Tight capacity pushes van rates higher despite lower volumes

While supply chain disruptions continue to create tight truckload freight markets, there are signs that the markets will soften in the weeks and months ahead, according to the Pulse Signal Report from DAT iQ.

In January, truckload volume rose 3% year over year for members of the Freight Market Intelligence Consortium – a group of leading shippers that use DAT iQ data to inform their transportation procurement and operations. Breaking out freight volumes by equipment and rate type, a more bifurcated market picture emerges.

While dry van total volumes for January 2021 increased 3% y/y, contract volumes decreased by 6% y/y. In contrast, spot volume increased 80% y/y. The temperature-control sector was a similar story: total volume down 6% y/y, with contract decreasing 10% and spot increasing 50% y/y.

After increasing by 15% in the week prior, dry van load posts dropped by the same amount last week in the top 10 markets, which represent 25% of weekly load posts. Despite that, tight capacity pushed up rates by $0.12/mile on average.

Find dry van loads and trucks on the largest load board in North America.

On the West Coast, load volumes declined by 8% w/w in Los Angeles and by 16% in Ontario, CA. Rates were up almost $0.16/mile in both markets.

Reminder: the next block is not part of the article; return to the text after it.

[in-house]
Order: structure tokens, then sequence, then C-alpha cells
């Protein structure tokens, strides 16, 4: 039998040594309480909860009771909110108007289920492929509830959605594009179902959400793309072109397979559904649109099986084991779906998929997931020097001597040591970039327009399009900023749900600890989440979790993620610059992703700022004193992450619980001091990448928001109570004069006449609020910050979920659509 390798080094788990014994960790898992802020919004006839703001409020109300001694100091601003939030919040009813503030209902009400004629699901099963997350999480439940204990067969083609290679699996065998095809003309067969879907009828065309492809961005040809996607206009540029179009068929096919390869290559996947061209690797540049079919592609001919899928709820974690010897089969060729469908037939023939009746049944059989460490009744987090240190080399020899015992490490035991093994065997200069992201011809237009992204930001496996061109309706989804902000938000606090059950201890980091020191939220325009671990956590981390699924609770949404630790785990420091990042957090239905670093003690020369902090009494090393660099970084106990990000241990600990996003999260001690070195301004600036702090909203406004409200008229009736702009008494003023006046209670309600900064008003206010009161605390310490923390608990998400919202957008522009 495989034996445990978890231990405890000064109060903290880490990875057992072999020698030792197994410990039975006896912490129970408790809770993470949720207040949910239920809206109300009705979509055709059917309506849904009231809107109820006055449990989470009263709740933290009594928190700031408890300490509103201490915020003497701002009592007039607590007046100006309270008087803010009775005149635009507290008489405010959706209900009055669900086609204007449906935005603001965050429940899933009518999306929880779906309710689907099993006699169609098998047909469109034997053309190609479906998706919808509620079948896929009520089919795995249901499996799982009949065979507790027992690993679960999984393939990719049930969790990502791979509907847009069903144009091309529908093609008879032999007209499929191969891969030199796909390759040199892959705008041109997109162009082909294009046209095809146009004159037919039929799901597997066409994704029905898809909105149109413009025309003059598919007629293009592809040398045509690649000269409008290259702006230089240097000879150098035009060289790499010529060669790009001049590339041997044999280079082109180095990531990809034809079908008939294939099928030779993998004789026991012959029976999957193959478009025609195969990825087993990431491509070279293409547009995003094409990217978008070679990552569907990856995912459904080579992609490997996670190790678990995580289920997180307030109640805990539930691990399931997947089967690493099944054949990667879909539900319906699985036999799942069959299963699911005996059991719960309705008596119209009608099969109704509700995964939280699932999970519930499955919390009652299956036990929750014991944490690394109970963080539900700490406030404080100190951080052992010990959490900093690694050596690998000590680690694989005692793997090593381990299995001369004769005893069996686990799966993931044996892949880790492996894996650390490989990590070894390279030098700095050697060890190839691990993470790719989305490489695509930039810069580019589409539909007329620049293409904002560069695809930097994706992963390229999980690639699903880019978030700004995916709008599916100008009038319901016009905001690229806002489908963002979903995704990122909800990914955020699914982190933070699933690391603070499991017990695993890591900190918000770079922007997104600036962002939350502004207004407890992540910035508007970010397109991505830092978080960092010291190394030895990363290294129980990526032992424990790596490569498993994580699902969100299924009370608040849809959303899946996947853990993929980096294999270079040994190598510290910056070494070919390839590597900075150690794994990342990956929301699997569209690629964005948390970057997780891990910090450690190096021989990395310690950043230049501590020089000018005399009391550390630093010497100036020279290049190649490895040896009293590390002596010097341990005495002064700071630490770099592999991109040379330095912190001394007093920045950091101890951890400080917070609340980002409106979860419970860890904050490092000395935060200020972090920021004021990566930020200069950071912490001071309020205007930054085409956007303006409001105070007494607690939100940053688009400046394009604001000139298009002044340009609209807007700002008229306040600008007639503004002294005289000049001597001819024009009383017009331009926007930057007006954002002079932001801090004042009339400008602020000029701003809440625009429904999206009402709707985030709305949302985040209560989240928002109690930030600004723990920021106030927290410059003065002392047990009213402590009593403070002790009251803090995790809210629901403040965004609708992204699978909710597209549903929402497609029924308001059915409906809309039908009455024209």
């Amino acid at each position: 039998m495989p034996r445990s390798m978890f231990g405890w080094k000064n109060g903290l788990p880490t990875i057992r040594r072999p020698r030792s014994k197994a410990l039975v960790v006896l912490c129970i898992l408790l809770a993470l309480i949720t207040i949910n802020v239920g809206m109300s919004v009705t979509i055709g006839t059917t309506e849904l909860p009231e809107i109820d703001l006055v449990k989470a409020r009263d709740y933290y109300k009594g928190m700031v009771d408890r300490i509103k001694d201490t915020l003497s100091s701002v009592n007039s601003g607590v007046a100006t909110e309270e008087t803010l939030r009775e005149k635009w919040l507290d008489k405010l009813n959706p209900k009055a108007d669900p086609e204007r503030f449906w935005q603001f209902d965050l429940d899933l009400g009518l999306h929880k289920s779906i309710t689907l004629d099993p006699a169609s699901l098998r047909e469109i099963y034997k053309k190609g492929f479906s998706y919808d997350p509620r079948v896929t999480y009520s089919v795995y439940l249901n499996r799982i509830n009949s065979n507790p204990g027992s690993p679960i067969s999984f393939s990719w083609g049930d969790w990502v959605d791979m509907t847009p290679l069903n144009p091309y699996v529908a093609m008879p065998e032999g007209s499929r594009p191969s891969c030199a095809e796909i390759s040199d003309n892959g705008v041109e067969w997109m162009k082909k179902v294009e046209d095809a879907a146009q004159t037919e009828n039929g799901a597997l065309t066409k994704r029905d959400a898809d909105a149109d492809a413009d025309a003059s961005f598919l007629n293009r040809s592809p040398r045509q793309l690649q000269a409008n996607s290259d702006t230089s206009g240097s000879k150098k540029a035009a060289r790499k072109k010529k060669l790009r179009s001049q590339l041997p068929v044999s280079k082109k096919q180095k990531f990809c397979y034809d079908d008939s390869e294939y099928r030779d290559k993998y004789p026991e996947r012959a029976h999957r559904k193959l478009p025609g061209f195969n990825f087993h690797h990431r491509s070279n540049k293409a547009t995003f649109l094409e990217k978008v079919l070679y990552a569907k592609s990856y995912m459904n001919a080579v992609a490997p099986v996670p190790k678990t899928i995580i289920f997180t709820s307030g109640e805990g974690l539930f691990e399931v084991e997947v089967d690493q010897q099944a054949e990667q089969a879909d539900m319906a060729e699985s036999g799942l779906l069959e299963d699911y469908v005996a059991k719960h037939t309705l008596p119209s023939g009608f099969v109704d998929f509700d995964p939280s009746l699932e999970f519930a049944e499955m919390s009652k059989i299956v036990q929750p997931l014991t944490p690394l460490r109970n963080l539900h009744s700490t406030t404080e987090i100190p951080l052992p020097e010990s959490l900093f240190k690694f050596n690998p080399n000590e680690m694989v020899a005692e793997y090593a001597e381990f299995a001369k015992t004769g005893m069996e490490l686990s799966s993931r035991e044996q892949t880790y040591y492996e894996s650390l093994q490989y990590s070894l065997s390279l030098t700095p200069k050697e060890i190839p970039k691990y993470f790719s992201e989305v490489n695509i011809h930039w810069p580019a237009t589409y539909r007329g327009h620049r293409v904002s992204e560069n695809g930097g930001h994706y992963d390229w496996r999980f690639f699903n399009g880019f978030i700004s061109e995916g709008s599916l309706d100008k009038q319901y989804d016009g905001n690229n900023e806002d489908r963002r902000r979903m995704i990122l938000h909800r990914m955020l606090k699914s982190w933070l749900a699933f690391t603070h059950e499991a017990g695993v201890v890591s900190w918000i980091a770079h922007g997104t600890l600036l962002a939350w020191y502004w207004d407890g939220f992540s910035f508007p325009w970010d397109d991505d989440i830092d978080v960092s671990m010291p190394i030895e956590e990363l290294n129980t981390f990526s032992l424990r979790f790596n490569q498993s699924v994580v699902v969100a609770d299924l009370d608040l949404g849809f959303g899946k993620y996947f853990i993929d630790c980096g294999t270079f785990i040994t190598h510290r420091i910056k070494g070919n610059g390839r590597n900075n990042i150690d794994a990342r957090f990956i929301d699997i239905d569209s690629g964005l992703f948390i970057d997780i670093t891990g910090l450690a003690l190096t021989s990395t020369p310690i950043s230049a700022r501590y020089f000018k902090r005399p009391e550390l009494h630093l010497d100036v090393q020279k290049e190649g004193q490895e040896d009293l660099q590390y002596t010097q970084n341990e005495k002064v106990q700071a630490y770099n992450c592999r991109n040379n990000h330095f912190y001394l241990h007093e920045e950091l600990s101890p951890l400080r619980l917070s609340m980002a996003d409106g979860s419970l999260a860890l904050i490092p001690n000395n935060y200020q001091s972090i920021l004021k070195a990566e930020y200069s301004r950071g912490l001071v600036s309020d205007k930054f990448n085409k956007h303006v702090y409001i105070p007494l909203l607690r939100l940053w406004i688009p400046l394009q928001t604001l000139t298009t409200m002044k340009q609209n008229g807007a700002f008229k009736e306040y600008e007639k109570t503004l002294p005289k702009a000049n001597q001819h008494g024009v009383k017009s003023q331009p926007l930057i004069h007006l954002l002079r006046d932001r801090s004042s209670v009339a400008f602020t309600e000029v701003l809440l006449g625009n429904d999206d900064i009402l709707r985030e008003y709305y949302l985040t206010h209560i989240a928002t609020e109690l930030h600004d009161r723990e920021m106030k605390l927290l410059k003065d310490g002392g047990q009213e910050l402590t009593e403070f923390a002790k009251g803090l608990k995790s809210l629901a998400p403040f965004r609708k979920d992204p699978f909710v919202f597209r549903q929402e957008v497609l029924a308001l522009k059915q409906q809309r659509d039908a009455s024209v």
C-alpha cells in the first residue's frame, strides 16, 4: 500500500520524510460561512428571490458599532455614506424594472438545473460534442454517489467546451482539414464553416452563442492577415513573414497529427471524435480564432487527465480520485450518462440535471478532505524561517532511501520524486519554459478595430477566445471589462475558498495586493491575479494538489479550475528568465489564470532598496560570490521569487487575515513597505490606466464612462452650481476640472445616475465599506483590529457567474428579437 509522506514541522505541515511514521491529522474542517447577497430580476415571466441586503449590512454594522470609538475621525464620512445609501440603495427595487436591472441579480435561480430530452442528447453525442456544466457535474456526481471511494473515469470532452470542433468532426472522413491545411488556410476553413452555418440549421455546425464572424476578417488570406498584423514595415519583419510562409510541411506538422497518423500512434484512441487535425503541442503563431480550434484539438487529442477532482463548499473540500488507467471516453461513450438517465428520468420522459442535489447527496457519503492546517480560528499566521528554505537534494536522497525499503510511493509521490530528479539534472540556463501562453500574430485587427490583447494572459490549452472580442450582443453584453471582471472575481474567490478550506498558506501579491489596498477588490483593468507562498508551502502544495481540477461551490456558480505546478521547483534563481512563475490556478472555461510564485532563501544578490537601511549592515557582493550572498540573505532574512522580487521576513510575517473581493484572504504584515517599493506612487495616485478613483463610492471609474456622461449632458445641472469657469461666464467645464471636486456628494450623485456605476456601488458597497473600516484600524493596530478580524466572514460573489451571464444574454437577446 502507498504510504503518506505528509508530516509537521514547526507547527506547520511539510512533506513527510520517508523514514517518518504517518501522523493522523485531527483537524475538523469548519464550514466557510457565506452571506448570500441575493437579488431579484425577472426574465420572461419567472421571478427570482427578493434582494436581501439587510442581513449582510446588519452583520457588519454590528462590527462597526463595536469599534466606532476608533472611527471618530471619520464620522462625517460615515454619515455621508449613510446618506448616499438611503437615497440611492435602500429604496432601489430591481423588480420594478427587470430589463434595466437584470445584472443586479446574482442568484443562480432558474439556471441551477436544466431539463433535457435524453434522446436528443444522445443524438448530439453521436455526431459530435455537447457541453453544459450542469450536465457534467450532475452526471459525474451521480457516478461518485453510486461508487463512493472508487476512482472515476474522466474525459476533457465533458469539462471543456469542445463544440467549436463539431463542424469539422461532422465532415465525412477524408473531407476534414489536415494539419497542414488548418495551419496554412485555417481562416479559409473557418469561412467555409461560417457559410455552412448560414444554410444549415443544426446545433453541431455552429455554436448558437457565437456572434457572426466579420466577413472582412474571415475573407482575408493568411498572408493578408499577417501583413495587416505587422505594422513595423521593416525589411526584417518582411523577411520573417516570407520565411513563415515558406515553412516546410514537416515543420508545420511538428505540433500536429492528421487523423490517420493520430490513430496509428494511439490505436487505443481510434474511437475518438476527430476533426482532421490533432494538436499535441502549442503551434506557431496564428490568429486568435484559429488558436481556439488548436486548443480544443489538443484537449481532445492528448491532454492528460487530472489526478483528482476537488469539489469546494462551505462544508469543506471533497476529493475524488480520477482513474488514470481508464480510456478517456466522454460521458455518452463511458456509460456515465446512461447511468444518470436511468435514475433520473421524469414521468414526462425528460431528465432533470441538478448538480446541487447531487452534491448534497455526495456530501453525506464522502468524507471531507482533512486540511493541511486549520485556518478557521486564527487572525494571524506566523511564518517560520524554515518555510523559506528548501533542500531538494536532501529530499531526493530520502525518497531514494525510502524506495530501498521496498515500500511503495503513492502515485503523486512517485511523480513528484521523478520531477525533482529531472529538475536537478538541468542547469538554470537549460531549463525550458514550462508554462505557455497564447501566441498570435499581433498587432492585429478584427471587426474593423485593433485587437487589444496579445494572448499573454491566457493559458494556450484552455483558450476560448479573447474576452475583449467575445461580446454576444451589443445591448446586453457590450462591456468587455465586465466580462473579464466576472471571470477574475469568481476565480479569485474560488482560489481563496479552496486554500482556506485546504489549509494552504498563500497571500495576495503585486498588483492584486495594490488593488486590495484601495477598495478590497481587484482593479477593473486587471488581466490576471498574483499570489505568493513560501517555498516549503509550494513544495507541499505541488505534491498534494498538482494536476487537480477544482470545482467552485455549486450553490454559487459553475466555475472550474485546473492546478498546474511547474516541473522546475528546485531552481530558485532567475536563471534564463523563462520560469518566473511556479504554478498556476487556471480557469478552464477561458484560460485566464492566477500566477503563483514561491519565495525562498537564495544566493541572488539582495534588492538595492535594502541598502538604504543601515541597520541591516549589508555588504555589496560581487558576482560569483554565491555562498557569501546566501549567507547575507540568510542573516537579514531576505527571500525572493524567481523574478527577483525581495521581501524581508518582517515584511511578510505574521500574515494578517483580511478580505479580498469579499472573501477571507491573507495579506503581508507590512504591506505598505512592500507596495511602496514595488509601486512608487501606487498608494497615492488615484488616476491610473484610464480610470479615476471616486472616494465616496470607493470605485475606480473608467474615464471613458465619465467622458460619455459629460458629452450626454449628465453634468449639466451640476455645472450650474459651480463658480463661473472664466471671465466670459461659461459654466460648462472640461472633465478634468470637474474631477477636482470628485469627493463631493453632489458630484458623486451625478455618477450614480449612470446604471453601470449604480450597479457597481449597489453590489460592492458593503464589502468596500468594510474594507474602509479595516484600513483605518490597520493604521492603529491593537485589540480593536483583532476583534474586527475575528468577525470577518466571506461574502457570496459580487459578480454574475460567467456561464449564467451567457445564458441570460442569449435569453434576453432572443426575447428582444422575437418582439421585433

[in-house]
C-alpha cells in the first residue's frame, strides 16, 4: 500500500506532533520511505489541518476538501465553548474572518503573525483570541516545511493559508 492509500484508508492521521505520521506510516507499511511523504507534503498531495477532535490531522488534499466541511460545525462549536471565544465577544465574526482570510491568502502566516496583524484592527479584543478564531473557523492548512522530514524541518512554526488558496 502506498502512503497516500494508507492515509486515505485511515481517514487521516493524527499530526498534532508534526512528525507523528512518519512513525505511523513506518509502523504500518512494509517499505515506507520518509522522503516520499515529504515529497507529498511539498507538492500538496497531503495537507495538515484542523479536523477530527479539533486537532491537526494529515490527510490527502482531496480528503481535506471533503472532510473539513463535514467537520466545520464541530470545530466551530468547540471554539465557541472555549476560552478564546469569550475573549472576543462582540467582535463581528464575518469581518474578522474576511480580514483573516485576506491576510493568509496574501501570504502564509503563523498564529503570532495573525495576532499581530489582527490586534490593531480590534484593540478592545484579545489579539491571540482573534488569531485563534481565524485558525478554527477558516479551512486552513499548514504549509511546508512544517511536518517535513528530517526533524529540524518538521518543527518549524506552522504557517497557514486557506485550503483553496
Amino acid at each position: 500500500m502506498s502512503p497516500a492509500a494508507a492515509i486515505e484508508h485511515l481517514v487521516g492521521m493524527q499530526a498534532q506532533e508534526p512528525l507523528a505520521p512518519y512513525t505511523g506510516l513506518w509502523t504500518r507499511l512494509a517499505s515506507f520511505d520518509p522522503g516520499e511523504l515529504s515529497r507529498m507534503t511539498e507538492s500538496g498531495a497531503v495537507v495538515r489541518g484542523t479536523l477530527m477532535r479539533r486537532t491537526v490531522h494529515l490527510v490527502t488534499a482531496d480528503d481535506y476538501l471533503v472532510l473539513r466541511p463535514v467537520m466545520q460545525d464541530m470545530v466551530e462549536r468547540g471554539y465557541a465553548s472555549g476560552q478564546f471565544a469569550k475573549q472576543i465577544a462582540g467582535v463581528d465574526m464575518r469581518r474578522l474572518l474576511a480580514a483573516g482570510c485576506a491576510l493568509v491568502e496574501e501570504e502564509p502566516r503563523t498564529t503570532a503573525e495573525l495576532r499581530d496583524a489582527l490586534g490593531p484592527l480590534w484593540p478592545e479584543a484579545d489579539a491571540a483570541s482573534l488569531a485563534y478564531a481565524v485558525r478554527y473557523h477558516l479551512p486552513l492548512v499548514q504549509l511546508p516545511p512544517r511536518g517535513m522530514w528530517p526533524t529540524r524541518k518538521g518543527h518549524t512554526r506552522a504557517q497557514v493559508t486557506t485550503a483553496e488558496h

In the Midwest, Chicago and Joliet, IL, volumes dropped by 23% and 27% respectively, while rates increased to $3.17/mile and $3.20/mile, excluding fuel surcharges.

Outbound rates in Atlanta increased by $0.14/mile even though volumes dropped 15%. Farther west in Memphis, rates increased by the same amount as volumes dropped 7% w/w.

Spot rates forecast

With the majority of roads clear and temperatures rising, carrier networks returned closer to normal. Available capacity remains tight, though, pushing spot rates up again for the third week in a row. Last week the national average van rate jumped by another $0.09/mile to end the week at $2.44/mile, excluding fuel.

How to interpret the rate forecast:

  1. Ratecast:  DAT’s core forecasting model
  2. Short Term Scenario: Formerly the pessimistic model that focuses on a more near-term historical dataset.
  3. Blended Scenario: More heavily weighted towards the longer-term models.
  4. Blended Scenario v2:  More heavily weighted towards the shorter-term models.

> Learn more about rate forecasts from DAT iQ